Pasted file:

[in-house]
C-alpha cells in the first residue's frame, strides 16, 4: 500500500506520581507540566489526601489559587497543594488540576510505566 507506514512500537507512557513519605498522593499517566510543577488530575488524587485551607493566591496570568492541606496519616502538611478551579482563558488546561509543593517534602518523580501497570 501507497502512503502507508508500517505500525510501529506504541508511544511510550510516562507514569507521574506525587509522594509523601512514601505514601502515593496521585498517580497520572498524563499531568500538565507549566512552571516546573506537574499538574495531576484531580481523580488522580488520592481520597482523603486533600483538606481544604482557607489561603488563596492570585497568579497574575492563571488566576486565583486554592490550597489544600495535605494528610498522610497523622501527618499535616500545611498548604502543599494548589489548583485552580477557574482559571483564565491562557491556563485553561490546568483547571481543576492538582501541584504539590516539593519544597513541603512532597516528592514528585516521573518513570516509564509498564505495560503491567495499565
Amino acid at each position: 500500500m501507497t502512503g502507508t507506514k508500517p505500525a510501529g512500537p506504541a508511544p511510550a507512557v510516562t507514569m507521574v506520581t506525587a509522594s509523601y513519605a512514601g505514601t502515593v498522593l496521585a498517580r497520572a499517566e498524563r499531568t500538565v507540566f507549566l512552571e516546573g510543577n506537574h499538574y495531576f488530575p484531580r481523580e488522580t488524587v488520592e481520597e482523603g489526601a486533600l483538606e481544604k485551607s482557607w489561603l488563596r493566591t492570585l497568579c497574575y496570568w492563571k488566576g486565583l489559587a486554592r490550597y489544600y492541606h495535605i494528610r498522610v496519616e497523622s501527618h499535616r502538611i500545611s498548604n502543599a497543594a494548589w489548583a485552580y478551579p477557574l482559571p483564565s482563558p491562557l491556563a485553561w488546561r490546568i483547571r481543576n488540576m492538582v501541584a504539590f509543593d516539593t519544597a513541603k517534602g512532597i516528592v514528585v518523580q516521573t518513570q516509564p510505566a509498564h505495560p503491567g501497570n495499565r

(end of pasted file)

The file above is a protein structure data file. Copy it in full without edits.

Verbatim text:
[in-house]
C-alpha cells in the first residue's frame, strides 16, 4: 500500500506520581507540566489526601489559587497543594488540576510505566 507506514512500537507512557513519605498522593499517566510543577488530575488524587485551607493566591496570568492541606496519616502538611478551579482563558488546561509543593517534602518523580501497570 501507497502512503502507508508500517505500525510501529506504541508511544511510550510516562507514569507521574506525587509522594509523601512514601505514601502515593496521585498517580497520572498524563499531568500538565507549566512552571516546573506537574499538574495531576484531580481523580488522580488520592481520597482523603486533600483538606481544604482557607489561603488563596492570585497568579497574575492563571488566576486565583486554592490550597489544600495535605494528610498522610497523622501527618499535616500545611498548604502543599494548589489548583485552580477557574482559571483564565491562557491556563485553561490546568483547571481543576492538582501541584504539590516539593519544597513541603512532597516528592514528585516521573518513570516509564509498564505495560503491567495499565
Amino acid at each position: 500500500m501507497t502512503g502507508t507506514k508500517p505500525a510501529g512500537p506504541a508511544p511510550a507512557v510516562t507514569m507521574v506520581t506525587a509522594s509523601y513519605a512514601g505514601t502515593v498522593l496521585a498517580r497520572a499517566e498524563r499531568t500538565v507540566f507549566l512552571e516546573g510543577n506537574h499538574y495531576f488530575p484531580r481523580e488522580t488524587v488520592e481520597e482523603g489526601a486533600l483538606e481544604k485551607s482557607w489561603l488563596r493566591t492570585l497568579c497574575y496570568w492563571k488566576g486565583l489559587a486554592r490550597y489544600y492541606h495535605i494528610r498522610v496519616e497523622s501527618h499535616r502538611i500545611s498548604n502543599a497543594a494548589w489548583a485552580y478551579p477557574l482559571p483564565s482563558p491562557l491556563a485553561w488546561r490546568i483547571r481543576n488540576m492538582v501541584a504539590f509543593d516539593t519544597a513541603k517534602g512532597i516528592v514528585v518523580q516521573t518513570q516509564p510505566a509498564h505495560p503491567g501497570n495499565r